The Prometheus Project is an ambitious hard sci-fi adventure.  It takes the tired trope of a government conspiracy designed to keep the existence of aliens secret from the public and re-imagines it as something both compelling and rational.  The story is well developed and every scene is integral to the greater plot rather than just something tacked on to fill space.  There aren’t that many characters, but each one feels fleshed out and interesting.  The setting is really well thought out and something of a treat for fans of hard sci-fi world building.  I saw somewhere that this book was being presented as appropriate young adult sci-fi, but I would be somewhat apprehensive of exposing it to that audience without a warning that there is a bit of sex and violence that might offend some sensibilities.  Overall, I would heartily recommend the book; it was a treat to read and should please sci-fi fans of almost any variety.
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The Hundred Thousand Kingdoms (NK Jemisin, The Inheritance Trilogy #1)

3 out of 5 stars

Cut to the Chase:
The Hundred Thousand Kingdoms is a somewhat surreal high magic political fantasy story.  This is a strange fantasy novel for two principal reasons: firstly, the story is all told within one palace, and secondly, the scope of the novel is quite a bit larger than most fantasy books.  Half of the characters are enslaved gods with miraculous powers, and most of the human characters are part of a large dynastic family that rules the entire world with the gods’ assistance.  This is the first in a series of books, and the conclusion to this book is satisfying enough that I really couldn’t begin to guess what the second book will cover, exactly, if it uses the same characters and if it doesn’t enlarge its scope even further.  The plot bogs down in a few places, but overall, this was a very pleasant read, and I would recommend it to fantasy fans who don’t mind palace intrigue and betrayal assisted by lots of magic and myth over heroic sword fights and monster slaying.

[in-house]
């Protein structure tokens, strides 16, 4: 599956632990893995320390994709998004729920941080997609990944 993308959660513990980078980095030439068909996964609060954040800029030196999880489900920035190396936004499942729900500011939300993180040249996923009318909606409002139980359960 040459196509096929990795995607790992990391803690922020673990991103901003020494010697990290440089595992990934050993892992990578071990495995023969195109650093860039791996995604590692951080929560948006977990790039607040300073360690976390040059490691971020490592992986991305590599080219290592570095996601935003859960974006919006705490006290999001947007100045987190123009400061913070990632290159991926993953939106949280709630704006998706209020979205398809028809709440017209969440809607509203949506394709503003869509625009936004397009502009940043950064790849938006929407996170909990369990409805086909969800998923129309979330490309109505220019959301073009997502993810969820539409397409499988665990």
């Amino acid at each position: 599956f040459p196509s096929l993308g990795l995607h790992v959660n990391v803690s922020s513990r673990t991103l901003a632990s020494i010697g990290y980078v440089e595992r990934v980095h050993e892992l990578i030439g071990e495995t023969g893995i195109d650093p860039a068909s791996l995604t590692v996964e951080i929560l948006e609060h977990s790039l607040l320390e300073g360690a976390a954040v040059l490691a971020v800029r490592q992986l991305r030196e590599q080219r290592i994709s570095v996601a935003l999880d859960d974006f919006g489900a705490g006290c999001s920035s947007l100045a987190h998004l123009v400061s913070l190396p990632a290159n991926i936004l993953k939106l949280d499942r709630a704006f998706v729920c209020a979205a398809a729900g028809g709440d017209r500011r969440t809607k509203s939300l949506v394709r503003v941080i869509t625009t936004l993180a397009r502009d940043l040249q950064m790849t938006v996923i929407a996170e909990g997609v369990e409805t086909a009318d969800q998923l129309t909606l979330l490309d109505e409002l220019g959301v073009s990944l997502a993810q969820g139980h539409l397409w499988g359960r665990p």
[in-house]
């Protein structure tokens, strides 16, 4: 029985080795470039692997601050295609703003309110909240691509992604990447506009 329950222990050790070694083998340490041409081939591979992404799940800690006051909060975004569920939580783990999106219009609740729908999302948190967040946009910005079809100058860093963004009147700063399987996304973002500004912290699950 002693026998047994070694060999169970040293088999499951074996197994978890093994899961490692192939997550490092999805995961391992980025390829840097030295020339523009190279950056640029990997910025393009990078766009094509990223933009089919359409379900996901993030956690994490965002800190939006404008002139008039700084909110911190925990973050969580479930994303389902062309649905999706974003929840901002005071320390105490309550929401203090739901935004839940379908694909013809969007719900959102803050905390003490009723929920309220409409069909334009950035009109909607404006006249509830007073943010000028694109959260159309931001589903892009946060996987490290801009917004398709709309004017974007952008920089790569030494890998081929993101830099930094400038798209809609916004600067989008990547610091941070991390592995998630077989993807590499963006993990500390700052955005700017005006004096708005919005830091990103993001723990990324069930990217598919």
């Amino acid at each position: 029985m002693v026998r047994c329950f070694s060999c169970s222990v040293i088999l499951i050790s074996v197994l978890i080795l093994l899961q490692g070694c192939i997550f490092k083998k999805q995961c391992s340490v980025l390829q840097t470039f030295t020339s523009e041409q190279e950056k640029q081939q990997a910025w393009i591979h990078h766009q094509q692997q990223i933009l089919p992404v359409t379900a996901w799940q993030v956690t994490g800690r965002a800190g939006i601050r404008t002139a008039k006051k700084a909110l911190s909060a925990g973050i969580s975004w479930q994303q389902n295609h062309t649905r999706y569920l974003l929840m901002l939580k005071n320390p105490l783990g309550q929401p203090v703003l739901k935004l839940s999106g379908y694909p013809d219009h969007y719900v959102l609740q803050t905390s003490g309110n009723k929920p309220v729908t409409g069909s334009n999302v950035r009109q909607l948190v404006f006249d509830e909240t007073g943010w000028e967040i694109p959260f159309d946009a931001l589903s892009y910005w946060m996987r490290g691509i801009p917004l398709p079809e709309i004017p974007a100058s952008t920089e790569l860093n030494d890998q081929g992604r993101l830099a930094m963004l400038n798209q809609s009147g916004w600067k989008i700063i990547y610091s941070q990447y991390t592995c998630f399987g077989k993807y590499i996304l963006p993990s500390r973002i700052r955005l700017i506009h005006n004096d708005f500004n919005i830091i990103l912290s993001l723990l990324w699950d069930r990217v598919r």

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Recursion (Tony Ballantyne)

4 out of 5 stars

Cut to the Chase:
Recursion is a series of three interlocking stories, separated by large periods of time, each relating to the emergence of artificial intelligence and self-replicating machines.  This is a fairly high-concept hard sci-fi book, and, although I found it quite enjoyable, it isn’t exactly an action-packed thrill-a-minute adventure.  The characters are quite diverse and strong enough to serve as protagonists in their own sections, although overall it does have that familiar hard sci-fi feel of maybe the characters being secondary to the ideas and concepts the author is trying to explore.  Thankfully, Recursion moves significantly faster than most things in the hard sci-fi genre and doesn’t bog itself down with constant unnecessary exposition.  If you are interested in a thoughtful hard sci-fi exploration of these relevant and interesting issues ,I would definitely recommend Recursion.